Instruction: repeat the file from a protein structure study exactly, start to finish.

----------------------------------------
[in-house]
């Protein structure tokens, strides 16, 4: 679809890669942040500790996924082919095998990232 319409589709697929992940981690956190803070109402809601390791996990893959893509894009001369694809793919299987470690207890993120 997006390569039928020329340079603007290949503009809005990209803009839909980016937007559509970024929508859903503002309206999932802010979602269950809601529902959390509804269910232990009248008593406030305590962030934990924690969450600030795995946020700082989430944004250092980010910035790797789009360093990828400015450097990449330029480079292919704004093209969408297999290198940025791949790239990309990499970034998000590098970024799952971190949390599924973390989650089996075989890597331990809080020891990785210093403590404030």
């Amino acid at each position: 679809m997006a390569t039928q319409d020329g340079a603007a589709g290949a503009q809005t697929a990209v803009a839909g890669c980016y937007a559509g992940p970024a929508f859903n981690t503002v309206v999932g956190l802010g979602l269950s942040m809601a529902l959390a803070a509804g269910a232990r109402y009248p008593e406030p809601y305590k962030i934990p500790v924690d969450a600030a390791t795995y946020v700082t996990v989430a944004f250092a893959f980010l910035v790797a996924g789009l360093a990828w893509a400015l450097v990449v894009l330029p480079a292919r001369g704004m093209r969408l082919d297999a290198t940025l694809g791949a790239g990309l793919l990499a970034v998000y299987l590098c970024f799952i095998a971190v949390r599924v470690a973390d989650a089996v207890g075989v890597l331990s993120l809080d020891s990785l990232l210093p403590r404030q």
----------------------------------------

[in-house]
């Protein structure tokens, strides 16, 4: 679809890669942040500790996924082919095998990232 319409589709697929992940981690956190803070109402809601390791996990893959893509894009001369694809793919299987470690207890993120 997006390569039928020329340079603007290949503009809005990209803009839909980016937007559509970024929508859903503002309206999932802010979602269950809601529902959390509804269910232990009248008593406030305590962030934990924690969450600030795995946020700082989430944004250092980010910035790797789009360093990828400015450097990449330029480079292919704004093209969408297999290198940025791949790239990309990499970034998000590098970024799952971190949390599924973390989650089996075989890597331990809080020891990785210093403590404030």
């Amino acid at each position: 679809m997006a390569t039928q319409d020329g340079a603007a589709g290949a503009q809005t697929a990209v803009a839909g890669c980016y937007a559509g992940p970024a929508f859903n981690t503002v309206v999932g956190l802010g979602l269950s942040m809601a529902l959390a803070a509804g269910a232990r109402y009248p008593e406030p809601y305590k962030i934990p500790v924690d969450a600030a390791t795995y946020v700082t996990v989430a944004f250092a893959f980010l910035v790797a996924g789009l360093a990828w893509a400015l450097v990449v894009l330029p480079a292919r001369g704004m093209r969408l082919d297999a290198t940025l694809g791949a790239g990309l793919l990499a970034v998000y299987l590098c970024f799952i095998a971190v949390r599924v470690a973390d989650a089996v207890g075989v890597l331990s993120l809080d020891s990785l990232l210093p403590r404030q």